Hurricane Dorian Reminds Us: Why Can’t We Use Electric Vehicles as a Back-Up Battery?

It's possible in Japan thanks to Nissan's V2H system. But why not everywhere?

On Sunday, September 1, Japan will remember the massive Kanto earthquake of 1923 with the annual Disaster Prevention Day. Also on Sunday, or maybe a day later, hurricane Dorian is expected to slam into Florida. It’s the perfect occasion to remind ourselves that the shiny new EV in the garage could be used for something else than getting groceries, namely as a giant uninterruptible power supply – if the EV would come with the wiring to convert the 350V or thereabouts of the battery to something useful.

Ever since people started talking about EVs, the concept of turning the parked cars into a giant buffer battery was bandied around, but very little was done about it. Except for the USB connection for the smartphone, most EVs take electricity, but they cannot give it back. Most EVs, except the ones by EV pioneer Nissan. The company also pioneered V2H, or vehicle to home. The batteries of the LEAF, and those of Nissan’s electric van, the e-NV200, can do more than storing electricity for driving around, they also can give the electricity back to the house, or wherever it is needed. At least they can do that in Japan, where V2H can be specced as an added extra when the car is bought.

In observance of Disaster Prevention Day, I talked today with Kiho Ohga, General Manager in charge (get it?) of Nissan. She even laid on a V2H LEAF in the basement garage of the Nissan’s Yokohama HQ, to show you how it’s done. To send power back to the house, the electricity is run through a special charger that can go both ways, house to vehicle, and vehicle to house. Nissan also sells (for around $6,000) a portable unit, a Pelican case the size of a small suitcase that allows the LEAF to bring electricity to where it is needed the most. For that, Nissan cooperates with communities across the country to make V2H EVs available quickly when disaster strikes.  “In an average house, a LEAF can keep the lights, and the A/C on for two to four days,” Ohga told me. Parked next to a convenience store, the LEAF can keep the fridge and the cash register going  during a power outage. A LEAF in the basement garage of a tall building is good for 100 elevator trips.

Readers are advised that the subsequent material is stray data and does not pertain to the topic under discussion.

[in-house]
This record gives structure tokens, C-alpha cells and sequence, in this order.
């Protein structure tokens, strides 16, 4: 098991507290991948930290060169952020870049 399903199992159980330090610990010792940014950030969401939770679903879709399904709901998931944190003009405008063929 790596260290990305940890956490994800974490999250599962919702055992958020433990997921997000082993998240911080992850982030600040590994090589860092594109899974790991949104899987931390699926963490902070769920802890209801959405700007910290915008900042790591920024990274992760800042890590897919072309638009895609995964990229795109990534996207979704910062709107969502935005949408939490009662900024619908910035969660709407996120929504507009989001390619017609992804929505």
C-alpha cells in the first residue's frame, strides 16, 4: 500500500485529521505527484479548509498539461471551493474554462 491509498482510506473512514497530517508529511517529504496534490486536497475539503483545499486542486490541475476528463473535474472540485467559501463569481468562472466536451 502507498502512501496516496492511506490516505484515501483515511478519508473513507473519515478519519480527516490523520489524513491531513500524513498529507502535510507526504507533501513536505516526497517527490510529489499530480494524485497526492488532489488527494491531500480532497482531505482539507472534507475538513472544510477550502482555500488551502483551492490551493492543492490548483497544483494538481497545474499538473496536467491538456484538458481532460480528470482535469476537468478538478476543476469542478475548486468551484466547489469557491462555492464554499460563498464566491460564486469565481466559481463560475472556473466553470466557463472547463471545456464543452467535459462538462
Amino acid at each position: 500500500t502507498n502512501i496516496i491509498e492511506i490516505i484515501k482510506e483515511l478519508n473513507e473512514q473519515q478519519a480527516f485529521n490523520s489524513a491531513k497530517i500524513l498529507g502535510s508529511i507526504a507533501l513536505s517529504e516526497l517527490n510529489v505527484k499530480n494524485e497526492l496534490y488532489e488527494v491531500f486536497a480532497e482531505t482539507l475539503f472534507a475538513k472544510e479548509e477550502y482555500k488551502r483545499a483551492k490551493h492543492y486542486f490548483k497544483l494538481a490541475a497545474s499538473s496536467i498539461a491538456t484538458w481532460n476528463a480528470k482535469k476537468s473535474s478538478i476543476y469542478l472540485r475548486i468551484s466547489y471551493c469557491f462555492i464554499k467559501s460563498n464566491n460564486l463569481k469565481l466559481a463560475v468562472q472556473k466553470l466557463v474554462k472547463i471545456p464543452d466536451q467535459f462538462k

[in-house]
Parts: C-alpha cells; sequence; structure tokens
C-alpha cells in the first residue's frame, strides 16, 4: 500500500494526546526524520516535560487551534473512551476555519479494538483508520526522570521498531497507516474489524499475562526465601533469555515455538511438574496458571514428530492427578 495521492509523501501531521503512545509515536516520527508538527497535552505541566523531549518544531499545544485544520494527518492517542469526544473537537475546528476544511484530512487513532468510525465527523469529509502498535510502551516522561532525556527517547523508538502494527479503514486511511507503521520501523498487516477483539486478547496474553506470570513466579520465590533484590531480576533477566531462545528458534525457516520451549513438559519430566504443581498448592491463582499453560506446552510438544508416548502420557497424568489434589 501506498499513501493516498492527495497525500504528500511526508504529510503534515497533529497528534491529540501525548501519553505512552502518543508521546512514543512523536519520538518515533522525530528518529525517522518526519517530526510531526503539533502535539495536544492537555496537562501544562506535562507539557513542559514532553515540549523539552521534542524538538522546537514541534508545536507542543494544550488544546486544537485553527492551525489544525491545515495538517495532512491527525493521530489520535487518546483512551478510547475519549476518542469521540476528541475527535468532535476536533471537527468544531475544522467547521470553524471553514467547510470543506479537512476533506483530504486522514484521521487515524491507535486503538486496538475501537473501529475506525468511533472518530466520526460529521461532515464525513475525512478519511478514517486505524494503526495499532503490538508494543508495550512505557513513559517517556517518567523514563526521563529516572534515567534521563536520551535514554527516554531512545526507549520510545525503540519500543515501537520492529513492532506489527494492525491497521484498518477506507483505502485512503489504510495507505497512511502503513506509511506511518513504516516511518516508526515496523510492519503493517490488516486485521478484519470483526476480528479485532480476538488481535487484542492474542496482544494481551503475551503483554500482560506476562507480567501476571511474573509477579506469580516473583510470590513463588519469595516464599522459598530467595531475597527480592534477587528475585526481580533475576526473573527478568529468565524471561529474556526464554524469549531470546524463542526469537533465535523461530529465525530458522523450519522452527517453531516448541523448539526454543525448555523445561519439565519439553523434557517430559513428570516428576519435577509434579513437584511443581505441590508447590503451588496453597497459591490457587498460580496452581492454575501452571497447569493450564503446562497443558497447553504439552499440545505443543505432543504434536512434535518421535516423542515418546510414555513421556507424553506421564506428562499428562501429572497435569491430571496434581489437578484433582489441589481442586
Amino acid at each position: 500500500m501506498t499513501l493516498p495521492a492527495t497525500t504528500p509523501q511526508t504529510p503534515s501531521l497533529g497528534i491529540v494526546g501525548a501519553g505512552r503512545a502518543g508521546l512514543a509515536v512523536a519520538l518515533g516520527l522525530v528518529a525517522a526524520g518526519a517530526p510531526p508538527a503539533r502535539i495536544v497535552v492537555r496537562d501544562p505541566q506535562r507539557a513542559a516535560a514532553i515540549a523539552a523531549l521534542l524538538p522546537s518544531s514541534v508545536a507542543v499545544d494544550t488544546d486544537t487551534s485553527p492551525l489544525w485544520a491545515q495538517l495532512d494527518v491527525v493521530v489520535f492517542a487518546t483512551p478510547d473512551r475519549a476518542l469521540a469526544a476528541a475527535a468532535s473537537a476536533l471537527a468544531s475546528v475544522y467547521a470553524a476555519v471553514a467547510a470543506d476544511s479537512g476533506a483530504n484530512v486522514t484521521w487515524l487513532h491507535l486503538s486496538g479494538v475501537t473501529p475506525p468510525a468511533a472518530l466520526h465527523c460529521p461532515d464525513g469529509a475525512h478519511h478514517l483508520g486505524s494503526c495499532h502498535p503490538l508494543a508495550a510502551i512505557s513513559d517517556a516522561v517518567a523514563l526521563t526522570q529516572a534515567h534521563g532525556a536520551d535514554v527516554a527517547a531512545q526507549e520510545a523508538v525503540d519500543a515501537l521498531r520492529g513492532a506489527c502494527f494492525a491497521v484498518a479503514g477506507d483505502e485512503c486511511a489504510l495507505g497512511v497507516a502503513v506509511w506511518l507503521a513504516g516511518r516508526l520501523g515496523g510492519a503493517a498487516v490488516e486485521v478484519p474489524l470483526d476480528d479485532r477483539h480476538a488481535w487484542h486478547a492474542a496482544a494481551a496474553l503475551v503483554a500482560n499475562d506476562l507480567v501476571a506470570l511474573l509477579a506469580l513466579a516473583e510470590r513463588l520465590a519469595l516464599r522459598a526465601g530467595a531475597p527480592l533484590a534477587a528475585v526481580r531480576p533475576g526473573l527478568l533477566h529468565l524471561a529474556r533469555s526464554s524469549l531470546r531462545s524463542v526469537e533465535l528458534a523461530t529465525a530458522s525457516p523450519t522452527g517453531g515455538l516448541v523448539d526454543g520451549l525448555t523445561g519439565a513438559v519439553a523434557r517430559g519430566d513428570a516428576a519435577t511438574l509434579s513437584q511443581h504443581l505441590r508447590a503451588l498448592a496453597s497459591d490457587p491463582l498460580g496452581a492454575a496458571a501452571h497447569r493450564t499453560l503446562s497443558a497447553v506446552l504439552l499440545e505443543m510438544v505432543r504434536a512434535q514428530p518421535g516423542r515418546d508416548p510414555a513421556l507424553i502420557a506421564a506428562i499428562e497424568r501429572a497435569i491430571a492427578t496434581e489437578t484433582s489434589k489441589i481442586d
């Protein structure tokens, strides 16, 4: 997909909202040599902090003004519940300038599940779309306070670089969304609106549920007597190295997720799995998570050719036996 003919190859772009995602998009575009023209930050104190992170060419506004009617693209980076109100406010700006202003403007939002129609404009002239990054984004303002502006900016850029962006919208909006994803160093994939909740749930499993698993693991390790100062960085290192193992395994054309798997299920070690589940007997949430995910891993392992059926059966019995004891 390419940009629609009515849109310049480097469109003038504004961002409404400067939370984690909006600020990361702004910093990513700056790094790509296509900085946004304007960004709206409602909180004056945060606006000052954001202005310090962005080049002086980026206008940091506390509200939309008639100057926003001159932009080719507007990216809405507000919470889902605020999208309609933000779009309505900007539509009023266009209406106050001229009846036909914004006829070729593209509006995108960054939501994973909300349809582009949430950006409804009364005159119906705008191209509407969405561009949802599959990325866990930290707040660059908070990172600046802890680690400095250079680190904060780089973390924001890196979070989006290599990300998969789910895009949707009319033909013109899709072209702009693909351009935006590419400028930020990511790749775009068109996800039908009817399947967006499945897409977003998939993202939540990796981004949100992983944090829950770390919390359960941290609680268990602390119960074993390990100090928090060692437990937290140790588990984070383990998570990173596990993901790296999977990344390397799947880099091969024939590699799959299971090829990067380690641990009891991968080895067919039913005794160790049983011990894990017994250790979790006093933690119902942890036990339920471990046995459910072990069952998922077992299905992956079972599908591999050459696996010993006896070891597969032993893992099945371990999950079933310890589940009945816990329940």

Using a car as a backup-battery to prepare for the rare case of an emergency has big advantages over a fixed system, Ohga said. After all, the most expensive part, the battery, has already been bought. If I insist on spending money on a big system with solar panels, and a fixed battery bank, Nissan will happily sell me one, using reconditioned EV batteries to keep the price down as much as possible, but Ohga recommends I don’t. “We can’t speak for other OEMs,” Ohga said, “but the price for fixed batteries simply is too high.”

That most likely was a small dig at Tesla, which doesn’t offer V2H, but tries to sell battery banks and solar roofs to a clientele living predominantly in earthquake-prone California. However, American’s can’t buy a V2H Nissan Leaf either, the technology is limited to Japan only. “We don’t have concrete plans yet to go abroad,” said Ohga, “ but we already have a lot of inquiries, especially from Europe.”

Quite possibly, Nissan’s subsidiary Mitsubishi Motors might be first in foreign lands with a V2H system. Mitsu showed its DENDO Drive V2H system at this year’s Geneva Motor Show, saying that it will market the system in Japan and Europe “from 2019.”  DENDO is built around an Outlander plug-in hybrid. Its battery naturally is much smaller than a BEV LEAF, therefore, DENDO comes with the fixed battery bank and solar panels Nissan recommends against. Mitsubishi also cooperates with local Japanese governments.